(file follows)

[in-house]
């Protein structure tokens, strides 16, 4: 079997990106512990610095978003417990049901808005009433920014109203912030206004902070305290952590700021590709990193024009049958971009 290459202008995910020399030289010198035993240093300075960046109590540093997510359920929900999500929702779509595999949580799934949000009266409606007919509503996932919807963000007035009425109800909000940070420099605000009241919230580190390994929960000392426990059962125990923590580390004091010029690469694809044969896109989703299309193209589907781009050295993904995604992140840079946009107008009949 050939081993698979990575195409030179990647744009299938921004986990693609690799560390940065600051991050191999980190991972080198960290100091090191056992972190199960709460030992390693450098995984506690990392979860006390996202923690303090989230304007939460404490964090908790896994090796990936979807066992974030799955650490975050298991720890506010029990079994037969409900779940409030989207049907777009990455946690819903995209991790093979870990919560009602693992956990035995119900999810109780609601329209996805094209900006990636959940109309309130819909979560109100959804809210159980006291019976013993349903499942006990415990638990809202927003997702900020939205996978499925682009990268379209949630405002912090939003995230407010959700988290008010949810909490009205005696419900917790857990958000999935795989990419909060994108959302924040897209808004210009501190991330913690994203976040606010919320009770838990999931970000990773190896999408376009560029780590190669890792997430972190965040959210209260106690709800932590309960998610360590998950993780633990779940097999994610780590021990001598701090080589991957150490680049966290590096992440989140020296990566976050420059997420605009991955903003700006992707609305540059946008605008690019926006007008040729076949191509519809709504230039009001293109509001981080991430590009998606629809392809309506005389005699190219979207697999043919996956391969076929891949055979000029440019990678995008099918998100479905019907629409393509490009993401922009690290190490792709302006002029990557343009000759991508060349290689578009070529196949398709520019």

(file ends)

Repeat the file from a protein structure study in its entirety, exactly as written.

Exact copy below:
[in-house]
């Protein structure tokens, strides 16, 4: 079997990106512990610095978003417990049901808005009433920014109203912030206004902070305290952590700021590709990193024009049958971009 290459202008995910020399030289010198035993240093300075960046109590540093997510359920929900999500929702779509595999949580799934949000009266409606007919509503996932919807963000007035009425109800909000940070420099605000009241919230580190390994929960000392426990059962125990923590580390004091010029690469694809044969896109989703299309193209589907781009050295993904995604992140840079946009107008009949 050939081993698979990575195409030179990647744009299938921004986990693609690799560390940065600051991050191999980190991972080198960290100091090191056992972190199960709460030992390693450098995984506690990392979860006390996202923690303090989230304007939460404490964090908790896994090796990936979807066992974030799955650490975050298991720890506010029990079994037969409900779940409030989207049907777009990455946690819903995209991790093979870990919560009602693992956990035995119900999810109780609601329209996805094209900006990636959940109309309130819909979560109100959804809210159980006291019976013993349903499942006990415990638990809202927003997702900020939205996978499925682009990268379209949630405002912090939003995230407010959700988290008010949810909490009205005696419900917790857990958000999935795989990419909060994108959302924040897209808004210009501190991330913690994203976040606010919320009770838990999931970000990773190896999408376009560029780590190669890792997430972190965040959210209260106690709800932590309960998610360590998950993780633990779940097999994610780590021990001598701090080589991957150490680049966290590096992440989140020296990566976050420059997420605009991955903003700006992707609305540059946008605008690019926006007008040729076949191509519809709504230039009001293109509001981080991430590009998606629809392809309506005389005699190219979207697999043919996956391969076929891949055979000029440019990678995008099918998100479905019907629409393509490009993401922009690290190490792709302006002029990557343009000759991508060349290689578009070529196949398709520019």